Pacific Sisters: Fashion Activists
To accompany the exhibition “Pacific Sisters: Fashion Activists (He Toa Tāera)” at the Museum of New Zealand Te Papa Tongarewa, Rosanna Raymond, a member of the Pacific Sisters collective, had put together a Spotify playlist that includes tracks by hip hop and pop musicians CheFu, Sisters Underground, and OMC. For me, these songs are nostalgic of growing up in Hamilton in the 1990s, a decade of New Zealand’s more immediate art history that has been little exhibited and discussed but, as powerfully illustrated by this show, was a time in which a network of important cultural changes were playing out across Aotearoa.
The Pacific Sisters are a loose collective of Māori and Pacific Island women (and some men), who came together in Auckland in 1992 to make music, fashion, art, performance and film. Each member has their own practice in one or many of these fields, and “Fashion Activists” captured the efflorescence of creativity that was the result of their collaboration: layered fashion designs; dance, video, music, and fashion shows; and photography. Through all of these art forms, the Sisters asserted their place within the dominant Pākehā (Māori for New Zealanders of European descent) visual culture of Aotearoa, while simultaneously subverting it. In the snappy video work Hyper Girls(1998), for example, Ani O’Neill and Lisa Reihana flamboyantly strut in wigs and waistcoats, signature pieces of the Sisters’ adornment. Against a frenetic soundtrack of zips opening and closing, the artists deliberately play up the conventions of a fashion world that is not inclusive of “brown faces.”
In addition to the legacy of colonialism, “Fashion Activists” showcased the lineages of a number of contemporary concerns in New Zealand art. The Sisters frequently worked with drag queens and fa’afafine (Samoan men who exhibit feminine gender traits) on the design and construction of garments as well as performances. In Motu Tangata, a massive multimedia fashion show first staged in 1996, the Sisters and their collaborators parade and dance on a runway, dressed in their own multilayered designs. In the clip of this event shown in the exhibition, an elegant man dances en pointe in black ballet shoes and a short skirt. The manner in which gender was destabilised at their shows is a precursor to the work of Auckland’s similarly performative FAFSWAGcollective. Further, the Sisters’ ever-evolving collaborative method of making work and redeployment of traditional Pacific Island materials—tapa, coconut shell, feathers, and pig tusks—in designs such as RePATCHtriation (1999–2013) and Motu Tagata (1996), have since become prevalent modes of working for contemporary artists. Or perhaps it’s just that these modes are now more recognized by Aotearoa’s art institutions.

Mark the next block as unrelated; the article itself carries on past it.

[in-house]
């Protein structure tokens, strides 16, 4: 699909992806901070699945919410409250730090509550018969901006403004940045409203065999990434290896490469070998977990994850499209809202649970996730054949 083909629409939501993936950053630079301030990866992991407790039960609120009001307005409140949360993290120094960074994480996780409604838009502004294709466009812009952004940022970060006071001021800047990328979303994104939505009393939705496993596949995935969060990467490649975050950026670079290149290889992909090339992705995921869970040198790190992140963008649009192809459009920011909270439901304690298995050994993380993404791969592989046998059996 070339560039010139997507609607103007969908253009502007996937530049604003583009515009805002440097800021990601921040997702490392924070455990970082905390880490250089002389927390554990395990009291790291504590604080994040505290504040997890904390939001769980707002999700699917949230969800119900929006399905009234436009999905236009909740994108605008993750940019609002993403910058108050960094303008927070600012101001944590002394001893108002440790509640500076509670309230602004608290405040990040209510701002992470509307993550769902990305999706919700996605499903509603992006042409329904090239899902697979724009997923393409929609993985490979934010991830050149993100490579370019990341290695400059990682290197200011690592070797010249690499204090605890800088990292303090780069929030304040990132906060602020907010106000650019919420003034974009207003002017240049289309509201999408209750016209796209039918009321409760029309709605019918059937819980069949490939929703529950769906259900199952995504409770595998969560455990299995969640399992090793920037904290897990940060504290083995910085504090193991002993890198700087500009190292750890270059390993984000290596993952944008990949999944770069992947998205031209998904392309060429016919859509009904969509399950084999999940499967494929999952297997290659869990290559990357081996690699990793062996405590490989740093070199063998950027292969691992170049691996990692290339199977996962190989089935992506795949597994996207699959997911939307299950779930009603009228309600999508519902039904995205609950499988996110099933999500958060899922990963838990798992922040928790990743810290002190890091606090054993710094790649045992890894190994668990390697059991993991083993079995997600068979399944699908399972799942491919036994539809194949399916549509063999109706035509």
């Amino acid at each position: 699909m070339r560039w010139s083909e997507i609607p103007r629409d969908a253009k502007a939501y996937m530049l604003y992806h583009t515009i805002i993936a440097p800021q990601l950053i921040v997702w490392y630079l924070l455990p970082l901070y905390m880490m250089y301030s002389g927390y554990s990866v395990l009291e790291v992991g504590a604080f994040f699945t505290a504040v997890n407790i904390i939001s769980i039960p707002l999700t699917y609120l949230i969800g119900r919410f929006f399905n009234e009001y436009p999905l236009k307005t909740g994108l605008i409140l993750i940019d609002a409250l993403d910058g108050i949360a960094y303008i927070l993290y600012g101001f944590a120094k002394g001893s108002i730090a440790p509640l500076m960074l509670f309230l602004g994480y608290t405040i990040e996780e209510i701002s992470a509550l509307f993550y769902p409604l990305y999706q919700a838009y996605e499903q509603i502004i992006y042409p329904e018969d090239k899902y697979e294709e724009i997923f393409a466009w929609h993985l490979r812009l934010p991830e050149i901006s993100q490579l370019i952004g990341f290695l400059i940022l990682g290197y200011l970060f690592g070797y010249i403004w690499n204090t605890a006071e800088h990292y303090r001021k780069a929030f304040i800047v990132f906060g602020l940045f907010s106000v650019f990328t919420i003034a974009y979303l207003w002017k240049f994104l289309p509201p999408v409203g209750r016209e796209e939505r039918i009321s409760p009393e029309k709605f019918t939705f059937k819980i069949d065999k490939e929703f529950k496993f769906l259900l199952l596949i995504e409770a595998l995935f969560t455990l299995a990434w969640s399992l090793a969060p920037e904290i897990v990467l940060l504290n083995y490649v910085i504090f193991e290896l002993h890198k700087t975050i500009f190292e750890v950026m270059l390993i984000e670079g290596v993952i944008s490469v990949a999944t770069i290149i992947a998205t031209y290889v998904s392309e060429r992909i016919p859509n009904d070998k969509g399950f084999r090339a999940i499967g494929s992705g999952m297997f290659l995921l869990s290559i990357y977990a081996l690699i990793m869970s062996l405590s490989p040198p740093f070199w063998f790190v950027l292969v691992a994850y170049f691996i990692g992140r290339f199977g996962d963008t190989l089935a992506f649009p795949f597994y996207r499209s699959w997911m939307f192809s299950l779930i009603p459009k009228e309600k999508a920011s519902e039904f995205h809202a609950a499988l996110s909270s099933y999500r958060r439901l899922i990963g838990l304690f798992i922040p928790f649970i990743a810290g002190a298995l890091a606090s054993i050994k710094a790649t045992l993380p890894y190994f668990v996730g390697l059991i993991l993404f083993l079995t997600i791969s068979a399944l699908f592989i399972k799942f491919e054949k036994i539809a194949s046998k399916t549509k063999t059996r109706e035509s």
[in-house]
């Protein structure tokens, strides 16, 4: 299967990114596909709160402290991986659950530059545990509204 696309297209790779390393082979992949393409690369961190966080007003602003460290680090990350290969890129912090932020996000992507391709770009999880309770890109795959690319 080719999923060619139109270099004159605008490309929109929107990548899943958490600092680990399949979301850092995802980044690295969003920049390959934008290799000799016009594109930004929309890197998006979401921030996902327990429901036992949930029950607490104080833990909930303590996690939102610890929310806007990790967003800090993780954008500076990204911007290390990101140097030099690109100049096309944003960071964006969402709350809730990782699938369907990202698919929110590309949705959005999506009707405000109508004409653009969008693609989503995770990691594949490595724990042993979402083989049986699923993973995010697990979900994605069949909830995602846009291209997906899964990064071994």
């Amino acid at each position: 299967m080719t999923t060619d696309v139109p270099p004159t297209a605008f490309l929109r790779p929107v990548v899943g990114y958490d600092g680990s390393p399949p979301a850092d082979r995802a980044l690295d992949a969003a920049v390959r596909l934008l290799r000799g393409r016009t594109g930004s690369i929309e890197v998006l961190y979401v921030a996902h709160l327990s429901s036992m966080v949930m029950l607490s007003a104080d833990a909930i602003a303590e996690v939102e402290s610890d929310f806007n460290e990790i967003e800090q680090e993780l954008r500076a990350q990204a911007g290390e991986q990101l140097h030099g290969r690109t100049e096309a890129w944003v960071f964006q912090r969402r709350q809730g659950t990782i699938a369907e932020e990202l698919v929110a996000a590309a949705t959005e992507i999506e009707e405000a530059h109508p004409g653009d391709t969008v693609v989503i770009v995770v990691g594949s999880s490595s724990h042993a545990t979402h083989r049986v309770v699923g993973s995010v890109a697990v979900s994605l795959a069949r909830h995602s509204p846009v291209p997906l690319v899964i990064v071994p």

The Sisters’ antipathy to these institutions was illustrated in a 1997 interview for ArtAsiaPacific, where Raymond said, “I have this term: ‘art blah blah.’ They all come in and take a slice, over-intellectualize blah blah blah. This has no relation to the way we work…The moment and the experience is what’s important…” Raymond’s resistance to critical response was perhaps because of the exclusivity of the art world: a realm of Pākehā writers and curators who just didn’t get it. Significantly, this impressive show was curated by Nina Tonga (whose role, curator of Pacific art, was only recently created by Te Papa, in 2017), and extensive reviews have been written by Ane Tonga for Art New Zealand and by Ioana Gordon-Smith for the Pantograph Punch—all women of Pacific heritage. The exhibition therefore not only celebrated the art of the Pacific Sisters, but its curation and subsequent critique also showcased a new generation of Pacific women curators and art critics.
The opening night of “Fashion Activists” included a performative “activation of Toi Art” by the Sisters, who, wearing their own designs, led Jacinda Ardern, New Zealand’s new Prime Minister, into their exhibition and presented her with two lei, one for her and one for her soon-to-be-born baby. In some of the resulting photos, you can see Tonga also following closely behind. What do these images show us? A moment of twinned political and artistic power? A disruption of entrenched hierarchies? A vision, perhaps, of a feminine future?